Old is a relative thing, though. Consider 32-year-old Randy Winn. "In Tampa Bay I was the old veteran and then I went to Seattle where they had Mark McLemore, Edgar Martinez, John Olerud and Jamie [Moyer], and I was the young guy," he said. "Then all those guys left and they brought up young guys and I was the old guy. Then I got traded here with Barry and Omar and Moises Alou and I was the young guy again. It's like I found the fountain of youth."

Tom Glavine knows the feeling. He's 41, yet not even close to being the oldest player on the Mets. "Julio gives hope to us all," he said. "It should speak volumes to the young players about what you can accomplish if you take care of yourself."

Bowie Kuhn was commissioner and Cal Ripken Jr.'s consecutive games streak hadn't even started yet when Julio Franco played his first big league game in 1982. Twenty-five years and five commissioners later, he is still here. He is the oldest player ever to hit a home run, the oldest to pinch run, the oldest to be a full-time position player and the oldest … well, the oldest to do a lot of things. He attributes his longevity to the grace of God and advances in science, medicine and conditioning.

"I don't like to be behind the times," Franco said. "I don't like to live in the past. I like to live in the present and look to the future."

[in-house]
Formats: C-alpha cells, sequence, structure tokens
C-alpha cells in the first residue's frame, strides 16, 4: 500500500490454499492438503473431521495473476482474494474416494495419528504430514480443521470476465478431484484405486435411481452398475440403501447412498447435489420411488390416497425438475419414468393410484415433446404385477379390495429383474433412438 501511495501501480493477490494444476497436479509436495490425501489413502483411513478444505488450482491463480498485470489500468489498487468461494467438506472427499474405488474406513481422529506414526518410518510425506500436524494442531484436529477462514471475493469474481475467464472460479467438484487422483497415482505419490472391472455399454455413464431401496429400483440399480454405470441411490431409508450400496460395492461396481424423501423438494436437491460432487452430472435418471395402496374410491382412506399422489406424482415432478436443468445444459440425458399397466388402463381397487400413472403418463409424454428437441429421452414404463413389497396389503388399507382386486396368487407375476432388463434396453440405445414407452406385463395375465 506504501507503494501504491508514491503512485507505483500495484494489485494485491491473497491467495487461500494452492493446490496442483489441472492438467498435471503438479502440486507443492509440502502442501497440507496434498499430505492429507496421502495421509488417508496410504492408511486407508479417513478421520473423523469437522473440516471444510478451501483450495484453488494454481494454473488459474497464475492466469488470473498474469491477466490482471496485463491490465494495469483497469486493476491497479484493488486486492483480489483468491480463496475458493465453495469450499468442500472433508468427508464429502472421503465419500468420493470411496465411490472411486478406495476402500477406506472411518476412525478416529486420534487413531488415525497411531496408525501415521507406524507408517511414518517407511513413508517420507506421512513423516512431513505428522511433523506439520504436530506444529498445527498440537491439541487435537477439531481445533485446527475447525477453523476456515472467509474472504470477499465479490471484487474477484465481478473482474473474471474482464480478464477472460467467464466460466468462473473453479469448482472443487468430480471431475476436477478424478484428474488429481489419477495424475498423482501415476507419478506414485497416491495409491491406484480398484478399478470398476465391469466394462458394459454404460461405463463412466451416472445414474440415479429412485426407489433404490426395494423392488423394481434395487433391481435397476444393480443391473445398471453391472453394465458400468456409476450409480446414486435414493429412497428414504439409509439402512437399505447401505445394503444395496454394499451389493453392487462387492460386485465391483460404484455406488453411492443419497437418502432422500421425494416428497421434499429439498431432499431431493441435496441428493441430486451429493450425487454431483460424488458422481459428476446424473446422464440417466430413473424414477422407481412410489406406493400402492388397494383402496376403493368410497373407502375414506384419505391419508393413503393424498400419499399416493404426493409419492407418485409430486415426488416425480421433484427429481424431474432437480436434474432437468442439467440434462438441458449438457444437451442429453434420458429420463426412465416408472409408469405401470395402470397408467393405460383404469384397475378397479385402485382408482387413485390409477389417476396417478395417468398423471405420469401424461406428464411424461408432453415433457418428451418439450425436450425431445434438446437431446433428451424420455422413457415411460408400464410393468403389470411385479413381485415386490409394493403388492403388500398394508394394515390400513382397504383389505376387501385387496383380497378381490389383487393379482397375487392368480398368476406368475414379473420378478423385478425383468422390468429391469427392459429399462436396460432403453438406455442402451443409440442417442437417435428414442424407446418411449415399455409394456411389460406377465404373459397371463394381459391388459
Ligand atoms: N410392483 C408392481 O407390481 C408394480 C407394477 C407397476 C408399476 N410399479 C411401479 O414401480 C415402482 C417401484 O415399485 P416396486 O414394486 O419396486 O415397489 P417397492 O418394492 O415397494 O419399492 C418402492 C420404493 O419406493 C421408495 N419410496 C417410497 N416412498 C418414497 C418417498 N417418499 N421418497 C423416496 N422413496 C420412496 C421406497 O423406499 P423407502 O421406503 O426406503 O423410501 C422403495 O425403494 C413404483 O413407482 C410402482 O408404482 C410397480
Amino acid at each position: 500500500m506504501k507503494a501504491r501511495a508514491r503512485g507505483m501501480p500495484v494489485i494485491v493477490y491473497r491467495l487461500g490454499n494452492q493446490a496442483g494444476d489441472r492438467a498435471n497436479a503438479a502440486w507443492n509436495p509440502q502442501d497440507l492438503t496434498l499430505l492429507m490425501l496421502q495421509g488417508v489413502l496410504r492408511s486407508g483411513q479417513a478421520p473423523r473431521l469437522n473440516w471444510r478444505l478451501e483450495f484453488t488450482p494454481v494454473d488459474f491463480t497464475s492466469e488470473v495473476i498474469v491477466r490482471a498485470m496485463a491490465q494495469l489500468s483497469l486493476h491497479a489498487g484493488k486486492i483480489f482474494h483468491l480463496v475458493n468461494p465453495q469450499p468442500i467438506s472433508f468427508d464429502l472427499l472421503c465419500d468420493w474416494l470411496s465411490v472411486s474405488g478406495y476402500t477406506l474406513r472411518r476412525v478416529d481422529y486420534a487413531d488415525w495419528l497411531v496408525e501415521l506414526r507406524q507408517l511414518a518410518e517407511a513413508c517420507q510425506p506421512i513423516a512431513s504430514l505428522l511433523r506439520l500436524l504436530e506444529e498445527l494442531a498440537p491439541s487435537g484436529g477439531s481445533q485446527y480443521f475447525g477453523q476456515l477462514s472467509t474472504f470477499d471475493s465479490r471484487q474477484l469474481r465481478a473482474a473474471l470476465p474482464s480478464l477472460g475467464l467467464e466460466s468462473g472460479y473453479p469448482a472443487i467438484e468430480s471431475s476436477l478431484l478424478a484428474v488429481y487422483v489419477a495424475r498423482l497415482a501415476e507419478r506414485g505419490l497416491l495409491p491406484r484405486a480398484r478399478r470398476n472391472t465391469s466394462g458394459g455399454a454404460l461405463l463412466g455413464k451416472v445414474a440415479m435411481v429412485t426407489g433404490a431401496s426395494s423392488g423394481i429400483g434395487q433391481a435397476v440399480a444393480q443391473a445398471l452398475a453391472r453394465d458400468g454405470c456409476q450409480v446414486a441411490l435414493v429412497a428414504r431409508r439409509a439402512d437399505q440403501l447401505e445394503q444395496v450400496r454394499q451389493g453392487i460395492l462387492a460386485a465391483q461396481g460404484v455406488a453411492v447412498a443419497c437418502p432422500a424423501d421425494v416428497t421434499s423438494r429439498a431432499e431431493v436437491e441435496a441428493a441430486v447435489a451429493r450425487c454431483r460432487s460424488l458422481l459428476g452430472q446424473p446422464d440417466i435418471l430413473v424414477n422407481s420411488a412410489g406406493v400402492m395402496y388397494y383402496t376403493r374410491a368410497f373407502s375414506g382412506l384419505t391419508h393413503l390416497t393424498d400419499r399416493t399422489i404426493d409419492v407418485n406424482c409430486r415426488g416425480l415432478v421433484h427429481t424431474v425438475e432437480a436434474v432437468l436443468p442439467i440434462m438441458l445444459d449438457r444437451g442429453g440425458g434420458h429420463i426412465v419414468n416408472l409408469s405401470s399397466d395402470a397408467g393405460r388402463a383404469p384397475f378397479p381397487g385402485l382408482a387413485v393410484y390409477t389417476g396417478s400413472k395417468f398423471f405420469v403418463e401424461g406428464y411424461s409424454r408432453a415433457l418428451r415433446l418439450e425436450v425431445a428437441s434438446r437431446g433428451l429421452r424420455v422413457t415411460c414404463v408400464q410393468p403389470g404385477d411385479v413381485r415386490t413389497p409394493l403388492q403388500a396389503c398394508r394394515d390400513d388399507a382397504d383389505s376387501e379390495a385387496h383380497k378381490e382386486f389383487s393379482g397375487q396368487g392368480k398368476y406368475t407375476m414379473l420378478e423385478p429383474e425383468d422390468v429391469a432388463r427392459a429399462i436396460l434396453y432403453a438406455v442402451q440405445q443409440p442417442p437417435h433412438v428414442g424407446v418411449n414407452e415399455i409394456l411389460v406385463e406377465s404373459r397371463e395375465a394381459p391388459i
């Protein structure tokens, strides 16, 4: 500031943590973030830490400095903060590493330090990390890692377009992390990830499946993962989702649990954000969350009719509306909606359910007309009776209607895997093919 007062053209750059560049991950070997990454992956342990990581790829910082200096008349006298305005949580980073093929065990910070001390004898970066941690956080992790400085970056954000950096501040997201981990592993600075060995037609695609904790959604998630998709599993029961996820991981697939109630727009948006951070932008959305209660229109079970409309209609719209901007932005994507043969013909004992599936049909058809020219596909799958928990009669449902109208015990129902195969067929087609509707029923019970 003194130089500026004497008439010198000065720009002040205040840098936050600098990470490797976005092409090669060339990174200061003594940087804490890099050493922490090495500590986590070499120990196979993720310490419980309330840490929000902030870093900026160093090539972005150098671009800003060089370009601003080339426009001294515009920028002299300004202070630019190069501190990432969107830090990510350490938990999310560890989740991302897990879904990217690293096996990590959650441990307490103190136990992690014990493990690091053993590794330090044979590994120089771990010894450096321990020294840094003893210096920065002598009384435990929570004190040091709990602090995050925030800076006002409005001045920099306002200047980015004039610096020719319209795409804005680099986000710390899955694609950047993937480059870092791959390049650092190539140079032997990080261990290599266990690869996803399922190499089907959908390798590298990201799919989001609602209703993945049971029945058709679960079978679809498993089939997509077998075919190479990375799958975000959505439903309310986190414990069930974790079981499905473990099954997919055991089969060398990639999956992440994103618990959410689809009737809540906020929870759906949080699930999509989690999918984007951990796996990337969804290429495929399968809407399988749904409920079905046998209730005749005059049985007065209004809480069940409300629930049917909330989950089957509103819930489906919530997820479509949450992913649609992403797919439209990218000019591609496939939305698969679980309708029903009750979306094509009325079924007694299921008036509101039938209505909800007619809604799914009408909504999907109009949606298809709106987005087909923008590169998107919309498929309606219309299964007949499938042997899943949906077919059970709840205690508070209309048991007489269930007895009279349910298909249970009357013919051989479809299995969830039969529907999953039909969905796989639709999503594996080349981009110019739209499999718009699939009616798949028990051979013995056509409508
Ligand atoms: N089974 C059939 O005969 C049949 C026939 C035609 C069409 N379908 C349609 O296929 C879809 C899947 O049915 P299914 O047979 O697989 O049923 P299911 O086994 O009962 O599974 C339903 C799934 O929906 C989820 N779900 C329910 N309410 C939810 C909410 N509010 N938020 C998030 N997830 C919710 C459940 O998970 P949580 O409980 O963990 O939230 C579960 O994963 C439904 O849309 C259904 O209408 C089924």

Tom Glavine

AP Photo/Linda Spillers

Tom Glavine will reach 300 wins pretty quickly the way he's pitching this season.

It was a good couple of days to be 40-something. Glavine faced Matt Cain, who is even younger than Lincecum, and beat him 4-1 for his 294th career win. Vizquel had the milestone hit and the diving stop. Barry hit the home run. Rickey caught the foul ball and talked about playing again. "I may do something crazy at the end of the year and hold a big press conference and tell every club, 'Put me on the field with your best players and see if I come out of it.' If I can't do it, I'll call it quits at the end."

But the most refreshing sight for me was noticing that Barry has a hint of a spare tire growing around his midsection. Even he, apparently, is subject to the same ravages of gravity and age as the rest of us.

Actually, there was an even more enjoyable sight -- Barry sitting by his locker after batting practice, watching the Cavaliers-Nets playoff game on TV and eating a hot dog. "Major League Baseball's breakfast of champions,'' he said.

Like Glavine said, it gives hope to us all.

Jim Caple is a senior writer for He can be reached here. His Web site is at, with more installments of "24 College Avenue." His new book with Steve Buckley, "The Best Boston Sports Arguments: The 100 Most Controversial, Debatable Questions for Die-Hard Boston Fans" is on sale now.